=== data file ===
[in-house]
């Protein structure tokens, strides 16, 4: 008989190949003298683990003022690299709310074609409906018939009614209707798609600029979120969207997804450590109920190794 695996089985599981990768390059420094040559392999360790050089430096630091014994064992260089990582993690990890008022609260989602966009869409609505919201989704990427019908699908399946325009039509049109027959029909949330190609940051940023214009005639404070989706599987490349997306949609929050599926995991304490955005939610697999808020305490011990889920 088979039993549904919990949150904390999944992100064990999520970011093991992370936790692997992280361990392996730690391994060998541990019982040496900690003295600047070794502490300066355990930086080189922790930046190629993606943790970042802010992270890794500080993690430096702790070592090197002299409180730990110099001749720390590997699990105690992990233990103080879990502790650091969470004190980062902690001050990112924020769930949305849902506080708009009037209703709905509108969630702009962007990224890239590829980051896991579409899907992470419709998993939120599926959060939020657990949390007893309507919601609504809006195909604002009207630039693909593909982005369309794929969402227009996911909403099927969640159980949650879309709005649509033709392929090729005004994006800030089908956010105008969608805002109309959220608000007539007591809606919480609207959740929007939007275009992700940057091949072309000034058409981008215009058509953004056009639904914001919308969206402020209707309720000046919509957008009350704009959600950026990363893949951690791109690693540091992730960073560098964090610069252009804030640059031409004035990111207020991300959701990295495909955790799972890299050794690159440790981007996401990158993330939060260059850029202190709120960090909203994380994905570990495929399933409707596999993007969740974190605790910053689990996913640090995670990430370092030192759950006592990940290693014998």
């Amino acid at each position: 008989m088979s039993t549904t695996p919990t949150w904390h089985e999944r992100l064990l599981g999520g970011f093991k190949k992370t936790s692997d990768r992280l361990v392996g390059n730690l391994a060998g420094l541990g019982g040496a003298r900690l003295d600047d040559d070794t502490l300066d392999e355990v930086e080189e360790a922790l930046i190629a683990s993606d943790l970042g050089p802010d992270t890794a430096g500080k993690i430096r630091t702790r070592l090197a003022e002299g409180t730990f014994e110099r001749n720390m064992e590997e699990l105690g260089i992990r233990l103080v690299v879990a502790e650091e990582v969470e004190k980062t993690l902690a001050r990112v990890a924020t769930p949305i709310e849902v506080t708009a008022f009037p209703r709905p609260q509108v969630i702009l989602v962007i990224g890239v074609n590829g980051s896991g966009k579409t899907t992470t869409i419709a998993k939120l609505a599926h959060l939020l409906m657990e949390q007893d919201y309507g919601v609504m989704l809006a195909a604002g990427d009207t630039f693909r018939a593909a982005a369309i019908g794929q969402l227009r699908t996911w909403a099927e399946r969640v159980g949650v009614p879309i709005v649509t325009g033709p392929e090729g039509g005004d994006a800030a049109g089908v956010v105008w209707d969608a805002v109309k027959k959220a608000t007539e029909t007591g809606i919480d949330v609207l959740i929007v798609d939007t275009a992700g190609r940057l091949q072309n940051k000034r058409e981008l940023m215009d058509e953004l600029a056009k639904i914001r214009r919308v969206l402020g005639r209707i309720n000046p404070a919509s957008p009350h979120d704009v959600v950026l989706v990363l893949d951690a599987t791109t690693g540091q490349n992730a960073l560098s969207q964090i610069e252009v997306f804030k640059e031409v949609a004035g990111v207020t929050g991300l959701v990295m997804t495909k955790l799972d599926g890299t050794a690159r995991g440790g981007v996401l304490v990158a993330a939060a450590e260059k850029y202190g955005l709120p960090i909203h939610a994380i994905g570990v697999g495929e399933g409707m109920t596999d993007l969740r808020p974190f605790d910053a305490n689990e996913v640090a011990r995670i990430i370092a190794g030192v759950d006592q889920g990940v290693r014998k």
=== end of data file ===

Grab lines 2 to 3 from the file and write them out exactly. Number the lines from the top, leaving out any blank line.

């Protein structure tokens, strides 16, 4: 008989190949003298683990003022690299709310074609409906018939009614209707798609600029979120969207997804450590109920190794 695996089985599981990768390059420094040559392999360790050089430096630091014994064992260089990582993690990890008022609260989602966009869409609505919201989704990427019908699908399946325009039509049109027959029909949330190609940051940023214009005639404070989706599987490349997306949609929050599926995991304490955005939610697999808020305490011990889920 088979039993549904919990949150904390999944992100064990999520970011093991992370936790692997992280361990392996730690391994060998541990019982040496900690003295600047070794502490300066355990930086080189922790930046190629993606943790970042802010992270890794500080993690430096702790070592090197002299409180730990110099001749720390590997699990105690992990233990103080879990502790650091969470004190980062902690001050990112924020769930949305849902506080708009009037209703709905509108969630702009962007990224890239590829980051896991579409899907992470419709998993939120599926959060939020657990949390007893309507919601609504809006195909604002009207630039693909593909982005369309794929969402227009996911909403099927969640159980949650879309709005649509033709392929090729005004994006800030089908956010105008969608805002109309959220608000007539007591809606919480609207959740929007939007275009992700940057091949072309000034058409981008215009058509953004056009639904914001919308969206402020209707309720000046919509957008009350704009959600950026990363893949951690791109690693540091992730960073560098964090610069252009804030640059031409004035990111207020991300959701990295495909955790799972890299050794690159440790981007996401990158993330939060260059850029202190709120960090909203994380994905570990495929399933409707596999993007969740974190605790910053689990996913640090995670990430370092030192759950006592990940290693014998």
């Amino acid at each position: 008989m088979s039993t549904t695996p919990t949150w904390h089985e999944r992100l064990l599981g999520g970011f093991k190949k992370t936790s692997d990768r992280l361990v392996g390059n730690l391994a060998g420094l541990g019982g040496a003298r900690l003295d600047d040559d070794t502490l300066d392999e355990v930086e080189e360790a922790l930046i190629a683990s993606d943790l970042g050089p802010d992270t890794a430096g500080k993690i430096r630091t702790r070592l090197a003022e002299g409180t730990f014994e110099r001749n720390m064992e590997e699990l105690g260089i992990r233990l103080v690299v879990a502790e650091e990582v969470e004190k980062t993690l902690a001050r990112v990890a924020t769930p949305i709310e849902v506080t708009a008022f009037p209703r709905p609260q509108v969630i702009l989602v962007i990224g890239v074609n590829g980051s896991g966009k579409t899907t992470t869409i419709a998993k939120l609505a599926h959060l939020l409906m657990e949390q007893d919201y309507g919601v609504m989704l809006a195909a604002g990427d009207t630039f693909r018939a593909a982005a369309i019908g794929q969402l227009r699908t996911w909403a099927e399946r969640v159980g949650v009614p879309i709005v649509t325009g033709p392929e090729g039509g005004d994006a800030a049109g089908v956010v105008w209707d969608a805002v109309k027959k959220a608000t007539e029909t007591g809606i919480d949330v609207l959740i929007v798609d939007t275009a992700g190609r940057l091949q072309n940051k000034r058409e981008l940023m215009d058509e953004l600029a056009k639904i914001r214009r919308v969206l402020g005639r209707i309720n000046p404070a919509s957008p009350h979120d704009v959600v950026l989706v990363l893949d951690a599987t791109t690693g540091q490349n992730a960073l560098s969207q964090i610069e252009v997306f804030k640059e031409v949609a004035g990111v207020t929050g991300l959701v990295m997804t495909k955790l799972d599926g890299t050794a690159r995991g440790g981007v996401l304490v990158a993330a939060a450590e260059k850029y202190g955005l709120p960090i909203h939610a994380i994905g570990v697999g495929e399933g409707m109920t596999d993007l969740r808020p974190f605790d910053a305490n689990e996913v640090a011990r995670i990430i370092a190794g030192v759950d006592q889920g990940v290693r014998k």